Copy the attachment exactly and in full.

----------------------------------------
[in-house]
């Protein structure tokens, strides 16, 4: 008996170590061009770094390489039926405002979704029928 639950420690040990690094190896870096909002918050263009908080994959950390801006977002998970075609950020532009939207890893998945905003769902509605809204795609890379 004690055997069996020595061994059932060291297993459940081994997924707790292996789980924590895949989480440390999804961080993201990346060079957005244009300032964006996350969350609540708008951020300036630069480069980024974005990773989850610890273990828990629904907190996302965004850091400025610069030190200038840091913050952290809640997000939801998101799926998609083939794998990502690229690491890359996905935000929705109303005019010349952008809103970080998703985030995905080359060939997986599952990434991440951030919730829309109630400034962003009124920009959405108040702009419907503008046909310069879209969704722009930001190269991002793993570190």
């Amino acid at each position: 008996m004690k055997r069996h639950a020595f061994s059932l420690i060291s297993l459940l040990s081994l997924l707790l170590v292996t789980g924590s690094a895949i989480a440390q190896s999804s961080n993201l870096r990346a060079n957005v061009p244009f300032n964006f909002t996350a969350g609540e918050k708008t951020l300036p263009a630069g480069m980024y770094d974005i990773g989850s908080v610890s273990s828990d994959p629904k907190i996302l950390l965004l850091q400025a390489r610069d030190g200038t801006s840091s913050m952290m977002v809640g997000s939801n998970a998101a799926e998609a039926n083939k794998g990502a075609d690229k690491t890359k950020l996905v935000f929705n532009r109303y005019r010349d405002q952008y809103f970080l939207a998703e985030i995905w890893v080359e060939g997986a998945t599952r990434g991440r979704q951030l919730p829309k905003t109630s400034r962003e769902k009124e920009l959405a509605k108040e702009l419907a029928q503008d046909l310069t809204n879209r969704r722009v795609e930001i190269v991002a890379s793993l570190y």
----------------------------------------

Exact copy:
[in-house]
């Protein structure tokens, strides 16, 4: 008996170590061009770094390489039926405002979704029928 639950420690040990690094190896870096909002918050263009908080994959950390801006977002998970075609950020532009939207890893998945905003769902509605809204795609890379 004690055997069996020595061994059932060291297993459940081994997924707790292996789980924590895949989480440390999804961080993201990346060079957005244009300032964006996350969350609540708008951020300036630069480069980024974005990773989850610890273990828990629904907190996302965004850091400025610069030190200038840091913050952290809640997000939801998101799926998609083939794998990502690229690491890359996905935000929705109303005019010349952008809103970080998703985030995905080359060939997986599952990434991440951030919730829309109630400034962003009124920009959405108040702009419907503008046909310069879209969704722009930001190269991002793993570190």
């Amino acid at each position: 008996m004690k055997r069996h639950a020595f061994s059932l420690i060291s297993l459940l040990s081994l997924l707790l170590v292996t789980g924590s690094a895949i989480a440390q190896s999804s961080n993201l870096r990346a060079n957005v061009p244009f300032n964006f909002t996350a969350g609540e918050k708008t951020l300036p263009a630069g480069m980024y770094d974005i990773g989850s908080v610890s273990s828990d994959p629904k907190i996302l950390l965004l850091q400025a390489r610069d030190g200038t801006s840091s913050m952290m977002v809640g997000s939801n998970a998101a799926e998609a039926n083939k794998g990502a075609d690229k690491t890359k950020l996905v935000f929705n532009r109303y005019r010349d405002q952008y809103f970080l939207a998703e985030i995905w890893v080359e060939g997986a998945t599952r990434g991440r979704q951030l919730p829309k905003t109630s400034r962003e769902k009124e920009l959405a509605k108040e702009l419907a029928q503008d046909l310069t809204n879209r969704r722009v795609e930001i190269v991002a890379s793993l570190y």